“Blessed are the poor in spirit, for theirs is the kingdom of God.” (Matthew 5:3)
Jesus’ Sermon on the Mount is arguably the most countercultural set of teachings in history. It consists of eight pronouncements (often called “beattitudes”) about who truly is blessed in God’s view. It begins with the pivotal statement about the poor in spirit, after which are statements about the blessedness of those who mourn and the persecuted. These pronouncements suggest the opposite of what our culture presupposes, that those who are blessed are the strong, the euphoric, and the powerful. Overall, it seems that the Christian God has a special connection with those who suffer and are oppressed. Ultimately, Christianity teaches that suffering is an important aspect of life. It is not something to “push away,” but is something to “be with” in order to be ultimately transformed.
Jesus seems to embody these teachings personally. The prophet Isaiah points to Jesus as someone who would be “despised” and “rejected,” “a man of suffering, and familiar with pain” (53:3). He spent the most time with the physically and mentally sick, and those on the fringes of acceptance in society. In the end, Jesus personally yields to deep sorrow for a greater purpose, for resurrection.
Another way this emphasis is revealed in the Bible is in Psalm 23. For instance, the Psalmist writes:
“The Lord is my shepherd, I lack nothing. He makes me lie down in green pastures,
he leads me beside quiet waters, he refreshes my soul. He guides me along the right paths for his name’s sake. Even though I walk through the darkest valley, I will fear no evil, for you are with me” (1-4).
As Rabbi Harold Kushner points out, what is most striking about this Psalm is how the pronoun changes. God is impersonal (“he”) until the individual walks through the valley, at which point God becomes personally involved (“you”).
One way in which this line of thought informs my life is in helping me to accept and benefit from suffering. Like most, I would prefer not to suffer. Sometimes, this means I “push away” pain. However, it seems that suffering is inherent in being human, and points to a broader need I have for Something More. It provides a route for personal and spiritual growth, if I allow it. One way in which this occurs for me is to allow myself to feel pain, and to pray through what that pain might want to teach me. This emphasis has parallels in recent developments in cognitive therapy, particulary acceptance and commitment therapy.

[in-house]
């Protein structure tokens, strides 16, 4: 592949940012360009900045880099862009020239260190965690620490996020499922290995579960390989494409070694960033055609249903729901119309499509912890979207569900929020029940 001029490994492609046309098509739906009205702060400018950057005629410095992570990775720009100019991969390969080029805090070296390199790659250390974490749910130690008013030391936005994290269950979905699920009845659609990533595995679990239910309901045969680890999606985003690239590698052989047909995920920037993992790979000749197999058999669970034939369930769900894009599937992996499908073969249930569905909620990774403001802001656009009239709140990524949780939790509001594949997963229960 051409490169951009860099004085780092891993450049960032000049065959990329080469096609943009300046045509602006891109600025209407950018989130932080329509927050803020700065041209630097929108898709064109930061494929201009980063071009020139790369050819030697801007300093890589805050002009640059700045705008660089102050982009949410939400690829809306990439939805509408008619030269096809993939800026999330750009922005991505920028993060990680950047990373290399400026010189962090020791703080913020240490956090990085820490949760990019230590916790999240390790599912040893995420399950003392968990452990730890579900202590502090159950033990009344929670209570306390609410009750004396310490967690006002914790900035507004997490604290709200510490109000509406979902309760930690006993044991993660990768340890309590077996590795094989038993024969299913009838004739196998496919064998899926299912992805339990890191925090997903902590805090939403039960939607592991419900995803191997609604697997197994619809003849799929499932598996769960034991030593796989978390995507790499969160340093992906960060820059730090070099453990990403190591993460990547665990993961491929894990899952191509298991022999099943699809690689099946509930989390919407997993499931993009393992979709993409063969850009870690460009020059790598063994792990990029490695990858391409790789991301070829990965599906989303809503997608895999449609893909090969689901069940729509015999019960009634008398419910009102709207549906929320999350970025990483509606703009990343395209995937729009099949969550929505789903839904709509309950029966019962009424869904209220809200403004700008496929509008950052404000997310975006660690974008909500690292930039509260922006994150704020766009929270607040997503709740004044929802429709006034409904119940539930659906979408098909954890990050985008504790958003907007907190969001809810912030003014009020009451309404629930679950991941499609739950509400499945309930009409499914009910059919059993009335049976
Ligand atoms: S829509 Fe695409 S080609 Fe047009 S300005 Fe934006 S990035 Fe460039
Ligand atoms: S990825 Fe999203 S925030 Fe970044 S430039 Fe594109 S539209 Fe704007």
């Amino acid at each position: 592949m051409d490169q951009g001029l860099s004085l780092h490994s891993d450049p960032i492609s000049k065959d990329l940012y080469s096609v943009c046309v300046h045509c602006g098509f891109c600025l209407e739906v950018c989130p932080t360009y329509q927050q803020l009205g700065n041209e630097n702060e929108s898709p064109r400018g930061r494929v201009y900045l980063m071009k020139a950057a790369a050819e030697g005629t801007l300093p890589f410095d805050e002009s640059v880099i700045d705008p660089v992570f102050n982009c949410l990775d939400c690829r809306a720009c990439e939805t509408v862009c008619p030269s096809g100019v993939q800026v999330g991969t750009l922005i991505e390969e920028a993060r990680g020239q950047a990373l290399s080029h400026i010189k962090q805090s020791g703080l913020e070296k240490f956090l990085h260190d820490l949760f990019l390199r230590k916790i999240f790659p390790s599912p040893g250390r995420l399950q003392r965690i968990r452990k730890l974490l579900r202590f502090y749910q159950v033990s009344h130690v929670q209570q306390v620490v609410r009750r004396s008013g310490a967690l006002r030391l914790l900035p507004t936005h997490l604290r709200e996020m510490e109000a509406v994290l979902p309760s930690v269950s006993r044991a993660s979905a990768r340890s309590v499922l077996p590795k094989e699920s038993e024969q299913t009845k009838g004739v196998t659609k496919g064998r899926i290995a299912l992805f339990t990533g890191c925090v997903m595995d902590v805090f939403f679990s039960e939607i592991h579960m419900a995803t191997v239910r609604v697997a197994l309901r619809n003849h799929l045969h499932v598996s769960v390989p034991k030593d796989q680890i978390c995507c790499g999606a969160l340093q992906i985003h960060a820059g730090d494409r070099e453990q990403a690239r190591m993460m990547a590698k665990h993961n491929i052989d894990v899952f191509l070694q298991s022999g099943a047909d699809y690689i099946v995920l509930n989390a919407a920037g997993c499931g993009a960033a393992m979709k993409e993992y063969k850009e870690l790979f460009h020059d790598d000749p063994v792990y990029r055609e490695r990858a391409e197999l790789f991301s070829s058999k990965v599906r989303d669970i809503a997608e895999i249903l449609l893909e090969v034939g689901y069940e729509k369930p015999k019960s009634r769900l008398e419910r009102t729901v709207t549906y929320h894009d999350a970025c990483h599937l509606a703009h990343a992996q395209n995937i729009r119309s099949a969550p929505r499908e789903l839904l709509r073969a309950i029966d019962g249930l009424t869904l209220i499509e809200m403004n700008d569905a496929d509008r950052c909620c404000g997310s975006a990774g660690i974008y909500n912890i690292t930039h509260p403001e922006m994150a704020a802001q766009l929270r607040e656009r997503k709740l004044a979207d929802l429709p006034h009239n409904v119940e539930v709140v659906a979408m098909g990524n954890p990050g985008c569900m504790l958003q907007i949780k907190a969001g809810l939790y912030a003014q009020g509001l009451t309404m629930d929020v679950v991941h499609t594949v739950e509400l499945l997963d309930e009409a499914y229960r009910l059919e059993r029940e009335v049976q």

The above teachings also make me pause as to what I am trying to accomplish in life. Although my culture would have me strive for strength, euphoria, and power, God seems to suggest these ends are not necessarily the ultimate goals. Rather, God desires me to “act justly, love mercy, and walk humbly with [Him]” (Micah 6:8).
Finally, these teachings encourage me to regard all people as equal. Whereas there is a tendency to favor those who are strong, happy, and powerful, I am reminded that everyone has value. In particular, I feel a calling to form relationships with and uplift those who are sick and marginalized in society, recognizing that I have experiences of being “sick” and “marginalized” in my own ways. Rather than acting based on my perceived “ingroups,” relative to perceived “outgroups,” I strive to identify with all people, as best I can, and to treat them as I would want to be treated if I were in their shoes. Everyone has their strengths and weaknesses. I am convinced that all people have good and evil inside. As Elie Wiesel suggests:
“We must not see any person as an abstraction. Instead, we must see in every person a universe with its own secrets, with its own treasures, with its own sources of anguish, and with some measure of triumph.”